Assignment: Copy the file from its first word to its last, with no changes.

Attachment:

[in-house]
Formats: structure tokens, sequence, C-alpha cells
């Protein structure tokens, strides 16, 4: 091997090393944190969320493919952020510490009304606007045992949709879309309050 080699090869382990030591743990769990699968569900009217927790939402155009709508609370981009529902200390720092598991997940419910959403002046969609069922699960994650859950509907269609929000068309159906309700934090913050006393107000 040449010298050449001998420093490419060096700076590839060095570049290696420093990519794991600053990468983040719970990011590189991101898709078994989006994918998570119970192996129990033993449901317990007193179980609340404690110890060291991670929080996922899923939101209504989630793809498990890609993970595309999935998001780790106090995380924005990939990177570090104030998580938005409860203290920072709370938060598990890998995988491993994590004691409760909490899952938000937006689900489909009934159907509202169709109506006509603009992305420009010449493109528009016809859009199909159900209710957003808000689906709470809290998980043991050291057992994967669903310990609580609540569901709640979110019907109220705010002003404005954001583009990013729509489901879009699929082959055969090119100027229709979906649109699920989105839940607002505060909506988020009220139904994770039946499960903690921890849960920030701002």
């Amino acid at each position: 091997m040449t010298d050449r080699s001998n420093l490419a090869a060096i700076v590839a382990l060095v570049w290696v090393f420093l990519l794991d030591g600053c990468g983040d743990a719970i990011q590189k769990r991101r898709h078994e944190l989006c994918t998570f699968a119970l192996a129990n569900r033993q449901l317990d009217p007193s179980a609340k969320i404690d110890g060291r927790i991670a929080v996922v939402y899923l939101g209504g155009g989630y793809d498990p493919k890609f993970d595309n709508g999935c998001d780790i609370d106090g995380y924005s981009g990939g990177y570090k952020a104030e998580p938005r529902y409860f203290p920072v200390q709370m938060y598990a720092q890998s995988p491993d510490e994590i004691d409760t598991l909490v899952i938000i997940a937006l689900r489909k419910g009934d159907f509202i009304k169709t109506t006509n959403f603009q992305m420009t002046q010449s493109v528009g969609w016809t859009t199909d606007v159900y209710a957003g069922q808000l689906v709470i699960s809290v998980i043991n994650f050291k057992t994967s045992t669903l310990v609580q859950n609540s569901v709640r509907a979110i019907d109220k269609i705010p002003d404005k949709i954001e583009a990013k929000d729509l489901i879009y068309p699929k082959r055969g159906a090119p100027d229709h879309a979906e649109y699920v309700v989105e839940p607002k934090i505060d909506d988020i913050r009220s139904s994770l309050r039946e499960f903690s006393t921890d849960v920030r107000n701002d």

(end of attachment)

[in-house]
Formats: structure tokens, sequence, C-alpha cells
């Protein structure tokens, strides 16, 4: 091997090393944190969320493919952020510490009304606007045992949709879309309050 080699090869382990030591743990769990699968569900009217927790939402155009709508609370981009529902200390720092598991997940419910959403002046969609069922699960994650859950509907269609929000068309159906309700934090913050006393107000 040449010298050449001998420093490419060096700076590839060095570049290696420093990519794991600053990468983040719970990011590189991101898709078994989006994918998570119970192996129990033993449901317990007193179980609340404690110890060291991670929080996922899923939101209504989630793809498990890609993970595309999935998001780790106090995380924005990939990177570090104030998580938005409860203290920072709370938060598990890998995988491993994590004691409760909490899952938000937006689900489909009934159907509202169709109506006509603009992305420009010449493109528009016809859009199909159900209710957003808000689906709470809290998980043991050291057992994967669903310990609580609540569901709640979110019907109220705010002003404005954001583009990013729509489901879009699929082959055969090119100027229709979906649109699920989105839940607002505060909506988020009220139904994770039946499960903690921890849960920030701002």
């Amino acid at each position: 091997m040449t010298d050449r080699s001998n420093l490419a090869a060096i700076v590839a382990l060095v570049w290696v090393f420093l990519l794991d030591g600053c990468g983040d743990a719970i990011q590189k769990r991101r898709h078994e944190l989006c994918t998570f699968a119970l192996a129990n569900r033993q449901l317990d009217p007193s179980a609340k969320i404690d110890g060291r927790i991670a929080v996922v939402y899923l939101g209504g155009g989630y793809d498990p493919k890609f993970d595309n709508g999935c998001d780790i609370d106090g995380y924005s981009g990939g990177y570090k952020a104030e998580p938005r529902y409860f203290p920072v200390q709370m938060y598990a720092q890998s995988p491993d510490e994590i004691d409760t598991l909490v899952i938000i997940a937006l689900r489909k419910g009934d159907f509202i009304k169709t109506t006509n959403f603009q992305m420009t002046q010449s493109v528009g969609w016809t859009t199909d606007v159900y209710a957003g069922q808000l689906v709470i699960s809290v998980i043991n994650f050291k057992t994967s045992t669903l310990v609580q859950n609540s569901v709640r509907a979110i019907d109220k269609i705010p002003d404005k949709i954001e583009a990013k929000d729509l489901i879009y068309p699929k082959r055969g159906a090119p100027d229709h879309a979906e649109y699920v309700v989105e839940p607002k934090i505060d909506d988020i913050r009220s139904s994770l309050r039946e499960f903690s006393t921890d849960v920030r107000n701002d």